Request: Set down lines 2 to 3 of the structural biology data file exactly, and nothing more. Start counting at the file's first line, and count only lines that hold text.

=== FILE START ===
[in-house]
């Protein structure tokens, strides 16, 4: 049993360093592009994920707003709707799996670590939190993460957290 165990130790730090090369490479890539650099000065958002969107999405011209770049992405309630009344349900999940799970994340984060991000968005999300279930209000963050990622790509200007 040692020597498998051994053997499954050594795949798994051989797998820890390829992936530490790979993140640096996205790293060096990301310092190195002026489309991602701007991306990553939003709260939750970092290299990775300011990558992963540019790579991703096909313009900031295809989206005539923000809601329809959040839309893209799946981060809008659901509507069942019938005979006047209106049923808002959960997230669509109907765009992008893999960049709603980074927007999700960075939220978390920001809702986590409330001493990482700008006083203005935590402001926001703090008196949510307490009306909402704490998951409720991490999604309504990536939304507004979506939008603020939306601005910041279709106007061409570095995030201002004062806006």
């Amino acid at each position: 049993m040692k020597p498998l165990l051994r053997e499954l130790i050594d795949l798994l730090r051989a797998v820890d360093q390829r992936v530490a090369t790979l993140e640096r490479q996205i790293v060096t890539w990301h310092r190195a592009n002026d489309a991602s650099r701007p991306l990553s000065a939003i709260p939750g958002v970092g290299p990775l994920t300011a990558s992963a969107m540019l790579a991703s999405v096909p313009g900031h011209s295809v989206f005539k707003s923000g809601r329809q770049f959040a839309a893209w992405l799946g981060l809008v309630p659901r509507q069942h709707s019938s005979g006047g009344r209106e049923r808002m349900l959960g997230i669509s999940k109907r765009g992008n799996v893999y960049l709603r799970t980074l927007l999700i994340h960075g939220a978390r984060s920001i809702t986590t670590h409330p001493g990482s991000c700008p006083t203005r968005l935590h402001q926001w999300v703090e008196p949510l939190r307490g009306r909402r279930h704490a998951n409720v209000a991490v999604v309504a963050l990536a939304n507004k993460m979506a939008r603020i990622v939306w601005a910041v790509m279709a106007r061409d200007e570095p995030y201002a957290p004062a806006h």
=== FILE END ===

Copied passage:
């Protein structure tokens, strides 16, 4: 049993360093592009994920707003709707799996670590939190993460957290 165990130790730090090369490479890539650099000065958002969107999405011209770049992405309630009344349900999940799970994340984060991000968005999300279930209000963050990622790509200007 040692020597498998051994053997499954050594795949798994051989797998820890390829992936530490790979993140640096996205790293060096990301310092190195002026489309991602701007991306990553939003709260939750970092290299990775300011990558992963540019790579991703096909313009900031295809989206005539923000809601329809959040839309893209799946981060809008659901509507069942019938005979006047209106049923808002959960997230669509109907765009992008893999960049709603980074927007999700960075939220978390920001809702986590409330001493990482700008006083203005935590402001926001703090008196949510307490009306909402704490998951409720991490999604309504990536939304507004979506939008603020939306601005910041279709106007061409570095995030201002004062806006």
């Amino acid at each position: 049993m040692k020597p498998l165990l051994r053997e499954l130790i050594d795949l798994l730090r051989a797998v820890d360093q390829r992936v530490a090369t790979l993140e640096r490479q996205i790293v060096t890539w990301h310092r190195a592009n002026d489309a991602s650099r701007p991306l990553s000065a939003i709260p939750g958002v970092g290299p990775l994920t300011a990558s992963a969107m540019l790579a991703s999405v096909p313009g900031h011209s295809v989206f005539k707003s923000g809601r329809q770049f959040a839309a893209w992405l799946g981060l809008v309630p659901r509507q069942h709707s019938s005979g006047g009344r209106e049923r808002m349900l959960g997230i669509s999940k109907r765009g992008n799996v893999y960049l709603r799970t980074l927007l999700i994340h960075g939220a978390r984060s920001i809702t986590t670590h409330p001493g990482s991000c700008p006083t203005r968005l935590h402001q926001w999300v703090e008196p949510l939190r307490g009306r909402r279930h704490a998951n409720v209000a991490v999604v309504a963050l990536a939304n507004k993460m979506a939008r603020i990622v939306w601005a910041v790509m279709a106007r061409d200007e570095p995030y201002a957290p004062a806006h």